Rounded National Status Rank: N5 - Secure

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NatureServe Conservation Status

Rounded Global Status Rank: G5 - Secure

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Management

These species are introduced in Switzerland.
  • Aeschimann, D. & C. Heitz. 2005. Synonymie-Index der Schweizer Flora und der angrenzenden Gebiete (SISF). 2te Auflage. Documenta Floristicae Helvetiae N° 2. Genève.   http://www.crsf.ch/ External link.
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Relevance to Humans and Ecosystems

Benefits

Cultivation

The preference is full or partial sun and moist to dry conditions. The soil can contain loam, gravel, or clay, and range from sterile to highly fertile. The lower leaves may turn yellow and wither away during a drought, but this is normal. This weedy plant reseeds itself readily and can spread to undesirable locations.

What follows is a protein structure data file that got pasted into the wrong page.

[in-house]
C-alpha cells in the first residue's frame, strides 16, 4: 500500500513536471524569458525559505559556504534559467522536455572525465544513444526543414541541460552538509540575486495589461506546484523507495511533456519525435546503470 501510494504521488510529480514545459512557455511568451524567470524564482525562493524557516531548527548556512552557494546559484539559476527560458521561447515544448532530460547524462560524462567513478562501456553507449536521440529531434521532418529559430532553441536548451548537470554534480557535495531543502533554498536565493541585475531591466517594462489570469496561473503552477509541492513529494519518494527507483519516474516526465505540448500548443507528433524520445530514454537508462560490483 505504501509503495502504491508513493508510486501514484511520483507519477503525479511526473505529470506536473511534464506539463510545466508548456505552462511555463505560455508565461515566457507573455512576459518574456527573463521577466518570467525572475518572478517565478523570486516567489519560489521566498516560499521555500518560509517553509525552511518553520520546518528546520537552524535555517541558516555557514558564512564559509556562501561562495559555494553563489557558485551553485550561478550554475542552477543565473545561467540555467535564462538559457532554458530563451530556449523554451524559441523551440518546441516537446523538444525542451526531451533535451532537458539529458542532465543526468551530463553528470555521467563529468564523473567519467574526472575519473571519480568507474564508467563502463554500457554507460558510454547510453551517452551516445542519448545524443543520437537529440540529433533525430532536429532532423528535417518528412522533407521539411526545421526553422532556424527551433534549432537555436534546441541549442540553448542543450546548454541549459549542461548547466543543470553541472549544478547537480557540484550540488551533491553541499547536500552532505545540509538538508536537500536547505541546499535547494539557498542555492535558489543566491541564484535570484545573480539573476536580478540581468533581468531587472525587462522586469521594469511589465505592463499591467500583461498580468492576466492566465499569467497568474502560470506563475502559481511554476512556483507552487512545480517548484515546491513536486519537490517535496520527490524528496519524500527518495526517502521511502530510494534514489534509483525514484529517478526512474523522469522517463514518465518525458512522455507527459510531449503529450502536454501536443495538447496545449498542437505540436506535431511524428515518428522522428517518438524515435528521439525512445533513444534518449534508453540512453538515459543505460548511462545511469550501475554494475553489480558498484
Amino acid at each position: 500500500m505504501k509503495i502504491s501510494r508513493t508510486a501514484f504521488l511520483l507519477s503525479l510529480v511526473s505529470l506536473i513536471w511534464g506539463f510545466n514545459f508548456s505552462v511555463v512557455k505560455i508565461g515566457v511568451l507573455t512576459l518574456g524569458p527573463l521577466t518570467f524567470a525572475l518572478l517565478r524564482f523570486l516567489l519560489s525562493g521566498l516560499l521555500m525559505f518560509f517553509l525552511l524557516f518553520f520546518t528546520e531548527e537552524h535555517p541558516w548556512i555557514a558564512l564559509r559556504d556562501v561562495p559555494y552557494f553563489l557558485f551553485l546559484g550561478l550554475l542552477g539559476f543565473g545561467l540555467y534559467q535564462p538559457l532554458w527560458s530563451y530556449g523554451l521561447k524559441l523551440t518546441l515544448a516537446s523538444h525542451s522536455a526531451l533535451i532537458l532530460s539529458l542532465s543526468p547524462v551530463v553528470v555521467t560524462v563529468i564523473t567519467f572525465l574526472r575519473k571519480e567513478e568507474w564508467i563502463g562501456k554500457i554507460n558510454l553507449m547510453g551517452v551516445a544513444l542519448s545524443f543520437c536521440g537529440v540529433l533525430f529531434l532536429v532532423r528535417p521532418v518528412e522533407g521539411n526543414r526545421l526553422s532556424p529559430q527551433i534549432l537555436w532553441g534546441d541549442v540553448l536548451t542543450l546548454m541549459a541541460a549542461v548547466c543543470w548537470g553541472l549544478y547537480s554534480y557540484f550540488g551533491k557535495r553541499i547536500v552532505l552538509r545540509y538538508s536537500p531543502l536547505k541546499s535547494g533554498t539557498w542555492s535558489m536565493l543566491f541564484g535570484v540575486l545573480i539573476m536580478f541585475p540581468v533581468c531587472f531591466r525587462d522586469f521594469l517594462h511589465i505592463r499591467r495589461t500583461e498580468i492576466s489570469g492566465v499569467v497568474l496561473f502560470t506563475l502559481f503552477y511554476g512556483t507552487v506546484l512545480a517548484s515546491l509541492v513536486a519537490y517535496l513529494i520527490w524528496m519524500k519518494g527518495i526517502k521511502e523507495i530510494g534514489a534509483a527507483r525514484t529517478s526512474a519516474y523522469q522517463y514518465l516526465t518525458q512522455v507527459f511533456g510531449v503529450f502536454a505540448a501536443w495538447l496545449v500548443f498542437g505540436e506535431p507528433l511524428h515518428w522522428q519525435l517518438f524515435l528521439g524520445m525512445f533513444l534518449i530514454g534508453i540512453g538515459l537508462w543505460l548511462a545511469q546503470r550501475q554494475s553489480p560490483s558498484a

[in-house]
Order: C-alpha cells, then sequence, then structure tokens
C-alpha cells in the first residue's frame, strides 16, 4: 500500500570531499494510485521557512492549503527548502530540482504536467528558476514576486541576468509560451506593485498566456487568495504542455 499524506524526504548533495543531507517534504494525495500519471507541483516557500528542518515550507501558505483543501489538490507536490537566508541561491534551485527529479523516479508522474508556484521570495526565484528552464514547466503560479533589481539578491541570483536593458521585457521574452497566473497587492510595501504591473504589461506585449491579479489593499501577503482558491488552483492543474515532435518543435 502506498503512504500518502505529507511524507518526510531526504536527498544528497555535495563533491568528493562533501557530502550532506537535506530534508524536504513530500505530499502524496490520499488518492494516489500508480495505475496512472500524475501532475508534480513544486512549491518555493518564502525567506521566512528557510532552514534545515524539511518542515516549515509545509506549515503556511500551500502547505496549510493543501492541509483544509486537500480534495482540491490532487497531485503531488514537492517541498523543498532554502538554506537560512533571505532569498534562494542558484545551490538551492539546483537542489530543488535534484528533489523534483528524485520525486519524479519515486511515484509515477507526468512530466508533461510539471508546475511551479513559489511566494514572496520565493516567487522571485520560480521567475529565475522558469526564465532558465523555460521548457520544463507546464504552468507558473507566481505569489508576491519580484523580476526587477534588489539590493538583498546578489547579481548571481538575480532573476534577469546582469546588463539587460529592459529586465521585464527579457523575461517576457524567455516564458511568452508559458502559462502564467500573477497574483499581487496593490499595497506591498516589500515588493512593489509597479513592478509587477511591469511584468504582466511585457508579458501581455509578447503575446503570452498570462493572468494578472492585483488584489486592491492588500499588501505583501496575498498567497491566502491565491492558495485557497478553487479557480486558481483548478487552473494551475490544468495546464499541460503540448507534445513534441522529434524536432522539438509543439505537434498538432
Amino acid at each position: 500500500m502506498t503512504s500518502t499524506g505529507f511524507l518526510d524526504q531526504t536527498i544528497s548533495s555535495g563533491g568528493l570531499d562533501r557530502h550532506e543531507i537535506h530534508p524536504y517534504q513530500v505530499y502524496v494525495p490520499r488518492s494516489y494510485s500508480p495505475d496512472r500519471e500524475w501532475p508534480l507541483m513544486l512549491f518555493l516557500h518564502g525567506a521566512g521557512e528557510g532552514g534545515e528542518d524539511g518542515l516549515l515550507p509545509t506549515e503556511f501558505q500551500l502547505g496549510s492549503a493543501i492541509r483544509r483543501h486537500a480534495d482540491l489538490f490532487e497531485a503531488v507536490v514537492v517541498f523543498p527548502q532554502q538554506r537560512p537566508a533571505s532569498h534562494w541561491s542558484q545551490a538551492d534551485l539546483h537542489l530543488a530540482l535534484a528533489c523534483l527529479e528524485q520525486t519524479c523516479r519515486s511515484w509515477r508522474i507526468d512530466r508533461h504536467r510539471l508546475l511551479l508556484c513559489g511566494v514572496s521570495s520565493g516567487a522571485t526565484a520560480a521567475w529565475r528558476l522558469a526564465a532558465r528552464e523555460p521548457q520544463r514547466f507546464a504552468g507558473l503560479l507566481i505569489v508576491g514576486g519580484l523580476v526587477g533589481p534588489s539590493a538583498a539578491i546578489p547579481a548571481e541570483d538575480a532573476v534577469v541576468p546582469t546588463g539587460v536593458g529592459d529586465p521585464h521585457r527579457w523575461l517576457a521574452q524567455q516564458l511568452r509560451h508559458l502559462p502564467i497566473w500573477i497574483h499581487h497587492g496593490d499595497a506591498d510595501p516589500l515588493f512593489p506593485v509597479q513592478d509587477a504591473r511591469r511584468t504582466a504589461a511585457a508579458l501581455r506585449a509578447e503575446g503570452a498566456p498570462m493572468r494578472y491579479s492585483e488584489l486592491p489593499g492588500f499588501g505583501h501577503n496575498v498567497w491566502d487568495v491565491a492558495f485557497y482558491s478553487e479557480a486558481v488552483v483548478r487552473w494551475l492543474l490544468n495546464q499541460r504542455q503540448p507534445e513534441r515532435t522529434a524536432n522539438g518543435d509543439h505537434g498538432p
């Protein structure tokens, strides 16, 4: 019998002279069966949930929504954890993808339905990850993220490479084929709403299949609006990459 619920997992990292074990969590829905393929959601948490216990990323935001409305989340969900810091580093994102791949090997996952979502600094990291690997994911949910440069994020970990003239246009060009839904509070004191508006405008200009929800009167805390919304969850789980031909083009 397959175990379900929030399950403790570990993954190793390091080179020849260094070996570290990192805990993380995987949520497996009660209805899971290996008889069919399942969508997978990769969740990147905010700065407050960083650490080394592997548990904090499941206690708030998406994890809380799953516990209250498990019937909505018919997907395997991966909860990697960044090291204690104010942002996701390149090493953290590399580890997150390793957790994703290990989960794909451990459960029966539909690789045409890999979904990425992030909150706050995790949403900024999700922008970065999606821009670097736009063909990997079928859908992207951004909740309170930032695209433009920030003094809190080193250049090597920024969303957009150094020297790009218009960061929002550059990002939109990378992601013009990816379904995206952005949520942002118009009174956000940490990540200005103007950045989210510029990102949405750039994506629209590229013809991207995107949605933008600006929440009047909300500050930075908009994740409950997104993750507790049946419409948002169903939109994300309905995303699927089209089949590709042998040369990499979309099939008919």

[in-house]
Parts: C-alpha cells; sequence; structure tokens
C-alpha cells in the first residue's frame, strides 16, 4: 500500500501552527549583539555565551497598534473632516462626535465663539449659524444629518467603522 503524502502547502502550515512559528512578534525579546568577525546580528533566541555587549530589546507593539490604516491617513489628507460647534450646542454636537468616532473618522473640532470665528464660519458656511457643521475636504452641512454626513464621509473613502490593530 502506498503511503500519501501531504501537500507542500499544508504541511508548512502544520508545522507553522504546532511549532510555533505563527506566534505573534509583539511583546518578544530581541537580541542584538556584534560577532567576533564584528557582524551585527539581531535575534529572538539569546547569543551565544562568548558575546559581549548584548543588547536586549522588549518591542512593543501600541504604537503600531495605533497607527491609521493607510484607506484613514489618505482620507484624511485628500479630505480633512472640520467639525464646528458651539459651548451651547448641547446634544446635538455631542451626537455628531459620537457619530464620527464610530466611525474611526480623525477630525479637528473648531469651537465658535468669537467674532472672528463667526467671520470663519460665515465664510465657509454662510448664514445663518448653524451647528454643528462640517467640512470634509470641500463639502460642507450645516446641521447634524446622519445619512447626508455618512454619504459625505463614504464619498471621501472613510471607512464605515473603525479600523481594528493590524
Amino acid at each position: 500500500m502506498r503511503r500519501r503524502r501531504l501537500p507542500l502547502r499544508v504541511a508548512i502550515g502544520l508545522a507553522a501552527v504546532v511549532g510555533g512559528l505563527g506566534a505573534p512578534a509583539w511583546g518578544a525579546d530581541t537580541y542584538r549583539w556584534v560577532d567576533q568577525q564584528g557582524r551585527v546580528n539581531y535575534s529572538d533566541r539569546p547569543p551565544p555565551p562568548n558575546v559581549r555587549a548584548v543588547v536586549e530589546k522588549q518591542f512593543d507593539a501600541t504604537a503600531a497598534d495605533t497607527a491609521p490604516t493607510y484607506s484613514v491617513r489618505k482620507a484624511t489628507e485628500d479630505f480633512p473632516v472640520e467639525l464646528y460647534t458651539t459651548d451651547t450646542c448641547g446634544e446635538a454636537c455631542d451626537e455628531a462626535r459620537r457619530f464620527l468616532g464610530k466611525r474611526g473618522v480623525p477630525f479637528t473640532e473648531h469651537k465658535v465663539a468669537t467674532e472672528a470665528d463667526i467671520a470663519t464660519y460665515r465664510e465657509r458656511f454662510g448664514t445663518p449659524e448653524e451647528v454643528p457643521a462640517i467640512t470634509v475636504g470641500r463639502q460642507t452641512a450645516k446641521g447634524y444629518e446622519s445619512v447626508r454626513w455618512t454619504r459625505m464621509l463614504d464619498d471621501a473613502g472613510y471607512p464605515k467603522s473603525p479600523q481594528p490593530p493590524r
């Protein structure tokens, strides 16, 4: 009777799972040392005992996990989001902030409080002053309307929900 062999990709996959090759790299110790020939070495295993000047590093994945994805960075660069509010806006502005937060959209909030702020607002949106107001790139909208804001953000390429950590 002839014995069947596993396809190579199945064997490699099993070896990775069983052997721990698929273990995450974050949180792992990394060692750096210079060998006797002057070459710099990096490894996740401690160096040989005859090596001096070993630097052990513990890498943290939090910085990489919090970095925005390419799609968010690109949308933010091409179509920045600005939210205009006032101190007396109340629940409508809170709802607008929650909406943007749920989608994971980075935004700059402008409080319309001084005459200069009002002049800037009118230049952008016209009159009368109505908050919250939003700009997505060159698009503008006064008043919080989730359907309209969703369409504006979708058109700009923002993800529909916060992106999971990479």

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Wikipedia

Lepidium virginicum

Lepidium virginicum, also known as Virginia pepperweed or peppergrass, is an annual or biennial plant in the Brassicaceae or mustard family. It is native to much of North America, including most of the United States and Mexico and southern regions of Canada, as well as most of Central America. It can be found elsewhere as an introduced species.

Contents

Description [edit]

As with Lepidium campestre, Virginia pepperweed's most identifiable characteristic is its raceme, which comes from the plant's highly branched stem.[1] The racemes give Virginia pepperweed the appearance of a bottlebrush.[1] On the racemes are first small white flowers, and later greenish fruits. The entire plant is generally between 10 and 50 centimeters tall.